คนที่กำลังทำ KM อยู่ในภาคราชการ ลองอ่านข้อความข้างล่างดูนะครับ    จะเข้าใจวิธีคิดของคนในวงการ KM ของสหรัฐ   และเข้าใจข้อจำกัดของ KM ในระบบ bureaucracy ภาครัฐของสหรัฐอเมริกา

Cheers.  

I am giving a talk in mid-June to senior public sector folk in the US
Government, some of whom will be KM specialists, others human resource
(HR) specialists.  Overall meeting in which this presentation will sit
addresses change management and organizational stress, and the role of
KM/KS
.  Many of the sessions seem to be more from an IT angle (which
reflects abit how many of the US Govt agencies tend to pigeonhole KM
still).  Mine though is meant to address more than anything else just
how public sector agencies address the aging of the baby boomer
generation, the rapid movement to out-sourcing and consultancies (as
opposed to career-long positions), and the impact these trends have on
an organization's effectiveness and productivity.  Main objective of
session is to draw out examples from attendees, and to help develop
action steps to address the problems.

One problem I find is that those involved with personnel mgt. are often
not fully sensitive to the implications of lost tacit knowledge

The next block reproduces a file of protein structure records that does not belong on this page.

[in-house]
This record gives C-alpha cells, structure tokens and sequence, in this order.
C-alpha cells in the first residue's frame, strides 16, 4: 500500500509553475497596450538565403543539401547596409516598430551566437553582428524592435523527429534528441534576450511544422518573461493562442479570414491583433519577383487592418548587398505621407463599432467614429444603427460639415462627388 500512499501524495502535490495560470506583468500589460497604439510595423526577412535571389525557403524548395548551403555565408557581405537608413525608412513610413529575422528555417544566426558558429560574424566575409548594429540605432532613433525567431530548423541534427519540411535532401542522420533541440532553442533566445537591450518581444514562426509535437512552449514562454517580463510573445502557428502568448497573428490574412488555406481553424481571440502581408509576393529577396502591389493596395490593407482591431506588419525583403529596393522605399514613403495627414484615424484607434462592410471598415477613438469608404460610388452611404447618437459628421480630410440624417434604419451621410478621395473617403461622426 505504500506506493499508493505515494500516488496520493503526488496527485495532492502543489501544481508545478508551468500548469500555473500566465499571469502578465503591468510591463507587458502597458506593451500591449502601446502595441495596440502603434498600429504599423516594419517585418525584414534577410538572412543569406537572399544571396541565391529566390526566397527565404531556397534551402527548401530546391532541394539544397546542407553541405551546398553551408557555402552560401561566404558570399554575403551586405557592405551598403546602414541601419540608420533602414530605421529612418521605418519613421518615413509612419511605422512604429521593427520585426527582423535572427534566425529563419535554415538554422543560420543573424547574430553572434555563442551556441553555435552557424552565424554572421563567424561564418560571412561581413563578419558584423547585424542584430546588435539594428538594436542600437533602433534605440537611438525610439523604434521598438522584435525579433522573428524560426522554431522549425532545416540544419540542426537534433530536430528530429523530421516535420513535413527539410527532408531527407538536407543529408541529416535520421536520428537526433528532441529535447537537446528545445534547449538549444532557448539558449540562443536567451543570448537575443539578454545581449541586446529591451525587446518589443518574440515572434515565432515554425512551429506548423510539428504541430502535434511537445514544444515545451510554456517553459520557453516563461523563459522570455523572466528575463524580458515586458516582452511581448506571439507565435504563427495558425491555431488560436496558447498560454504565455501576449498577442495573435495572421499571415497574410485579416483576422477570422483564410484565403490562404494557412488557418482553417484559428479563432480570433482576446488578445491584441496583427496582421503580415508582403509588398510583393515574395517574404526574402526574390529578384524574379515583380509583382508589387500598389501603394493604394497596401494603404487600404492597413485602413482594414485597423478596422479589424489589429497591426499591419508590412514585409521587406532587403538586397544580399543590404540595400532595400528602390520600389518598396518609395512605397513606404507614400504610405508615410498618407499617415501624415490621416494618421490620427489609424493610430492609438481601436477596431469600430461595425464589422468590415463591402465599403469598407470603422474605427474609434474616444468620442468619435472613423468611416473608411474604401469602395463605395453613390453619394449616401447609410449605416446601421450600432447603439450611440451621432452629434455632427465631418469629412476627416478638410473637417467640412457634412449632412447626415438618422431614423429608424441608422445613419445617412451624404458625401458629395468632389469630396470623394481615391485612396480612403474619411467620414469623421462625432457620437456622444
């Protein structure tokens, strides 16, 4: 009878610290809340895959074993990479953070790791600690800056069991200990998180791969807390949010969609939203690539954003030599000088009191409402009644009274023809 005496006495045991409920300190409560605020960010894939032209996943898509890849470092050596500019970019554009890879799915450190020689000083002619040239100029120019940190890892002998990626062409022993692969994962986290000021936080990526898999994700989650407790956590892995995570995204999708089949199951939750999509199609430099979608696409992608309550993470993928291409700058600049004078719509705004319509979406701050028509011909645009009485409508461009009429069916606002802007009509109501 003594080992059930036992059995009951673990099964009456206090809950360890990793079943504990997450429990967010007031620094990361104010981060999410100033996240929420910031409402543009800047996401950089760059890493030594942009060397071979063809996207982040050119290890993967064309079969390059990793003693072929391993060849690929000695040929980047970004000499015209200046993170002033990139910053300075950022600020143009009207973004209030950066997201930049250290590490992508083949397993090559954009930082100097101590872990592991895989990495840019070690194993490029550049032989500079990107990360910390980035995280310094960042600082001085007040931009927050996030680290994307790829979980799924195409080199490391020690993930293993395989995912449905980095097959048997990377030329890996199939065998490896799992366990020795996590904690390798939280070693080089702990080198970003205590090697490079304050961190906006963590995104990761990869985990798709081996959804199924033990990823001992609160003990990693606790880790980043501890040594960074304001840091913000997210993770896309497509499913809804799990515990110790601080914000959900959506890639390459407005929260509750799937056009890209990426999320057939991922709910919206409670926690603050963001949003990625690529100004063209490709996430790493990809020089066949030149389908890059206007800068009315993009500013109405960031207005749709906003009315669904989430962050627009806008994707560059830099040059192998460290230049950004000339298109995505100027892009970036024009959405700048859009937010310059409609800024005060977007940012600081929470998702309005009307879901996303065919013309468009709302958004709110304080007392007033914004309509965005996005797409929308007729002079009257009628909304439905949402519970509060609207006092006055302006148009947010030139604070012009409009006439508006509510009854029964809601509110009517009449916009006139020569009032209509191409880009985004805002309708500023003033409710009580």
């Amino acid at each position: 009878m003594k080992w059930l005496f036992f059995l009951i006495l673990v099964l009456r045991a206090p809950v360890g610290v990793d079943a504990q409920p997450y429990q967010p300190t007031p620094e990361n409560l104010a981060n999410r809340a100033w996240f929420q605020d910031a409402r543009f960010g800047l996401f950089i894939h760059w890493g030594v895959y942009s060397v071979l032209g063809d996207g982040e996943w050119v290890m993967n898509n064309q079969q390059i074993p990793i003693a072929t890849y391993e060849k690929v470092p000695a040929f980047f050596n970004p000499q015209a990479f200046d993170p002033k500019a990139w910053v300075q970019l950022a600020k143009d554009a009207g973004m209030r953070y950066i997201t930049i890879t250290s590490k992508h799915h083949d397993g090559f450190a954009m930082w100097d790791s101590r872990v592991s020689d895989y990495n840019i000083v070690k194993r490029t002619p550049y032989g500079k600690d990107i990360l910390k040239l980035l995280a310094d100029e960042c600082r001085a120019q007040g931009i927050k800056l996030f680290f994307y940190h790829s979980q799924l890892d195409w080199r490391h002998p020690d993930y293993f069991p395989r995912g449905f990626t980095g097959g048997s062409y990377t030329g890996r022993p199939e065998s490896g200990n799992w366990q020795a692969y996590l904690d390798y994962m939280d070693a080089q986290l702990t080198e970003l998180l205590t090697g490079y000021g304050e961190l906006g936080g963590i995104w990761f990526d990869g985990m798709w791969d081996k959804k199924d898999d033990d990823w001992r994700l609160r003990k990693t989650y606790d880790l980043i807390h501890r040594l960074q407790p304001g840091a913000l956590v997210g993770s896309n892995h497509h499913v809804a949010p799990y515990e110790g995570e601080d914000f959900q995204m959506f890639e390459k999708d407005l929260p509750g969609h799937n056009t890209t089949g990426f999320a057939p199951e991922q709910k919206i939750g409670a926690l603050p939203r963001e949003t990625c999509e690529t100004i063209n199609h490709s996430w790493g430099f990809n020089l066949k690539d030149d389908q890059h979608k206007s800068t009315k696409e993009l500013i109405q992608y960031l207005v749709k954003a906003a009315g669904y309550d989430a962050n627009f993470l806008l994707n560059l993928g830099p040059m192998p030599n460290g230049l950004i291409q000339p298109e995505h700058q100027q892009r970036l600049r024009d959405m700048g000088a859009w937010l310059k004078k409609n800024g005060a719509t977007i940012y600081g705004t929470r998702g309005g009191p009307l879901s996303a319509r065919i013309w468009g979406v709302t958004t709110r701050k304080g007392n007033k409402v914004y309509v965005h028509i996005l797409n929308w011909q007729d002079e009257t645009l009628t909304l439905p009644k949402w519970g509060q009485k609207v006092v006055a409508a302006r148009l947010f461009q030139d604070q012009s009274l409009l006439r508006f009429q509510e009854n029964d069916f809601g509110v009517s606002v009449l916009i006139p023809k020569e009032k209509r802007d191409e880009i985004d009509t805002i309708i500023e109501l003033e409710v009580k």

, while
others very familiar with KM theory and practice often are not aware of
the impact of personnel policies (including tenure, ability to re-hire
staff, etc.) as well as the culture an organization may have about those
who leave (some organizations embrace them, others view them as
"outsiders" and "double-dippers".)  And often neither the HR nor the KM
folk really understand the subject matter well enough to tightly
identify the actual substantive impact of changing staff mixes.

Anyone have some examples to share, or colleagues who are trying to
address this?   Among other sources, I've been very impressed by Lost
Knowledge by David DeLong and Deep Smarts by Leonard and Swap, as well
as some earlier discussions on KM4Dev and Learning to Fly.  If you have
a chance, you might want to look at DeLong's book; it is very thought
provoking, but most of his examples come from the private sector, and
none of the public sector examples refer to development assistance
agencies.

Any help/ideas/further reading would be very much appreciated!

Tony Pryor
IRG
202 413-7854
 
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